Healthcare Industry News:  Bard 

Devices

 News Release - December 6, 2006

Georgetown University Hospital First to Implant Patient with GORE PROPATEN Vascular Graft in the U.S. since Its FDA Clearance

FLAGSTAFF, Ariz.--(HSMN NewsFeed)--W. L. Gore & Associates (GORE) today announced that Georgetown University Hospital (GUH) in Washington, D.C. was the site of the first U.S. implant of the GORE PROPATEN Vascular Graft since its FDA clearance earlier this month. During a four-hour operation Richard Neville, M.D., chief of Vascular Surgery, GUH performed a bypass to save a patient's leg from amputation. The GORE PROPATEN Vascular Graft is the first synthetic vascular graft available in the U.S. that is designed to address the clinical problem of thrombotic vascular graft failure.

"Georgetown is thrilled to lead the way in this important new category of vascular grafts," said Dr. Neville. "Many of our patients do not have the option of using their own vein to treat Peripheral Arterial Disease (PAD), so this new GORE PROPATEN Vascular Graft is a new option that we hope is as effective as a real vein."

"This implant marks the beginning of a new era in surgical treatment of PAD and offers a real alternative for below-knee surgery when the situation is not ideal for a vein bypass," said Rob Thomson, product specialist at GORE. "The GORE PROPATEN Vascular Graft has provided breakthrough clinical performance by transcending mechanical solutions" added Deenu Kanjickal, also product specialist for the GORE PROPATEN Vascular Graft.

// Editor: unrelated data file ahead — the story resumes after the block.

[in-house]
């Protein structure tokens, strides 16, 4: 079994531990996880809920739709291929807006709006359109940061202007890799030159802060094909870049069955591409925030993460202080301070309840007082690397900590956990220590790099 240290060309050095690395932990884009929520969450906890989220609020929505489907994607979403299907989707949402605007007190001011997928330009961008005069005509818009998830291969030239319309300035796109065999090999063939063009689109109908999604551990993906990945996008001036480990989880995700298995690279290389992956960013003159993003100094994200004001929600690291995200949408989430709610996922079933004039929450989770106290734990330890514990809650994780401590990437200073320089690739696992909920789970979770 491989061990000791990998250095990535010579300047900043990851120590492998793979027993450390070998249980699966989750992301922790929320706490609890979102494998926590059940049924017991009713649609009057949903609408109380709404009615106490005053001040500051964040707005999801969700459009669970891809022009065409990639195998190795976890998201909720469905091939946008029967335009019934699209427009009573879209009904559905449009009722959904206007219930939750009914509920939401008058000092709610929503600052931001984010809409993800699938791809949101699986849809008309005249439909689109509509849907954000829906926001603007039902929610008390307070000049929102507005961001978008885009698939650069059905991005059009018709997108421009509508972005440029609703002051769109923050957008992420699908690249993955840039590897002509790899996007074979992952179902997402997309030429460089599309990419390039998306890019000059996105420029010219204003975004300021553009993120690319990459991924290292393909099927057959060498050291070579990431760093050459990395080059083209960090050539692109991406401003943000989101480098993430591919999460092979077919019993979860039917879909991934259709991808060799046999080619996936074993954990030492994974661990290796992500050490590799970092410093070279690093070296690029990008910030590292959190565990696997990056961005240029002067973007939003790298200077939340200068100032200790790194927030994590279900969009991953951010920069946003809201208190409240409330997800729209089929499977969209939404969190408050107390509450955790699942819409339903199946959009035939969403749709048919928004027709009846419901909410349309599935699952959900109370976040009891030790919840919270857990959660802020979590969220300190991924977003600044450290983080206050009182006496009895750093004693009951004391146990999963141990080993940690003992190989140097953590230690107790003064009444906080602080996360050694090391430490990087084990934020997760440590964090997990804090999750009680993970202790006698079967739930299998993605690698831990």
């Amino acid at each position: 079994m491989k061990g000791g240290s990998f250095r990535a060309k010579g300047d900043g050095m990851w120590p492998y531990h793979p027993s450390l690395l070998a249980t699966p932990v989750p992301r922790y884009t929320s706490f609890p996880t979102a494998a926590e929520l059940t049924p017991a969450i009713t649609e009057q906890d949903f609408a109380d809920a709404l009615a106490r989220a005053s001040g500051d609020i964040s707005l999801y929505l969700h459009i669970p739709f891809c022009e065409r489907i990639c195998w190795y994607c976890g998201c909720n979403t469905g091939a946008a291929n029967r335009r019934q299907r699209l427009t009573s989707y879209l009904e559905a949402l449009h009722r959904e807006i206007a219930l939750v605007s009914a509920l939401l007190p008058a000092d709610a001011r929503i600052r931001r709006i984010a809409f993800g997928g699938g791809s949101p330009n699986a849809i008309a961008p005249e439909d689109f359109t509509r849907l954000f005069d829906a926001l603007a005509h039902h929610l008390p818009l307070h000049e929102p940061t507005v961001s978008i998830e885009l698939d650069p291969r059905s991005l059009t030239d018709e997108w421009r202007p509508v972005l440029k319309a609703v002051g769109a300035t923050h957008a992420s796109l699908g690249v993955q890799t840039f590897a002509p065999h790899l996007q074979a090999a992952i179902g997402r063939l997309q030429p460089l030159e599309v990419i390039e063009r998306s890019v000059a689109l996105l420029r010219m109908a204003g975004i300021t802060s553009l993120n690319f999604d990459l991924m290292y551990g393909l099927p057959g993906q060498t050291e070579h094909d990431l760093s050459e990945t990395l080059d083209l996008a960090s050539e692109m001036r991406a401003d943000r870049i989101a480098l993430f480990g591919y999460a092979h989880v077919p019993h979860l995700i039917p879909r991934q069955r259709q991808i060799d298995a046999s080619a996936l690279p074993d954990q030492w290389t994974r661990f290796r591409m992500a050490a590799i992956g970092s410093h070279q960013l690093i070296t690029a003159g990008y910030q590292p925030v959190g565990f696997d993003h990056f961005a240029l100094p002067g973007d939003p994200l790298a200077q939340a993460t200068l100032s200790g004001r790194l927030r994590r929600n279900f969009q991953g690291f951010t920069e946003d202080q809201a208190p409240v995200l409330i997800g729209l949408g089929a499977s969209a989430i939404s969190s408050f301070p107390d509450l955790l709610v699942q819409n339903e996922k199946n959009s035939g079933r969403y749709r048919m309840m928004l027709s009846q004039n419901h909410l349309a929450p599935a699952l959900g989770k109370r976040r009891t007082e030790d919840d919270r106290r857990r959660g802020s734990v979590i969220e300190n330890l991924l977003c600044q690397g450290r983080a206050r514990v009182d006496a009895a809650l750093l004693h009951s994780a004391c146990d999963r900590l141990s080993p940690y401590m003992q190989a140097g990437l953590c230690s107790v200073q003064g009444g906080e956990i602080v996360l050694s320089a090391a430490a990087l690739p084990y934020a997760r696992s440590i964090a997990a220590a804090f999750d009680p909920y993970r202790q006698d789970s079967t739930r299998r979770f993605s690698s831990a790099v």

According to the American Vascular Association, as many as 12 million Americans over the age of 50 are affected annually by PAD, which manifests as a buildup of plaque in the wall of an artery and results in either narrowing or blocking of the artery, limiting blood flow to the limbs. Surgical vascular bypass is a common treatment in severe cases of PAD, and a vein from the patient or a synthetic graft is commonly used for the bypass.

The GORE PROPATEN Vascular Graft is the first and only heparin-ePTFE combination in an emerging class of medical products that combine mechanical and biological elements. It is designed to address the gap in clinical performance between prosthetic and vein grafts by bonding the anticoagulant drug heparin to the surface of the graft using proprietary heparin end-point covalent bonding.

ABOUT GEORGETOWN UNIVERSITY HOSPITAL

Georgetown University Hospital is a 609-licensed bed, not-for-profit, acute care teaching and research facility based in Northwest Washington, D.C. Georgetown Hospital's clinical services represent one of the largest, most geographically diverse and fully integrated healthcare delivery networks in the area. Georgetown University Hospital is home to the internationally known LomBardi Cancer Center as well as nationally ranked programs in cancer, gynecology, neurology and neurosurgery, orthopedics, rheumatology and urology. Georgetown University Hospital is a proud member of MedStar Health.

ABOUT W. L. GORE & ASSOCIATES

The Gore Medical Products Division has provided creative therapeutic solutions to complex medical problems for three decades. During that time, more than 18 million innovative Gore Medical Devices have been implanted, saving and improving the quality of lives worldwide. The extensive Gore Medical family of products includes vascular grafts, endovascular and interventional devices, surgical meshes for hernia repair and sutures for use in vascular, cardiac and general surgery. Gore was recently named the fifth best company to work for by Fortune magazine.

Products listed may not be available in all markets pending regulatory clearance. GORE and PROPATEN are trademarks of W. L. Gore & Associates.


Source: W. L. Gore & Associates

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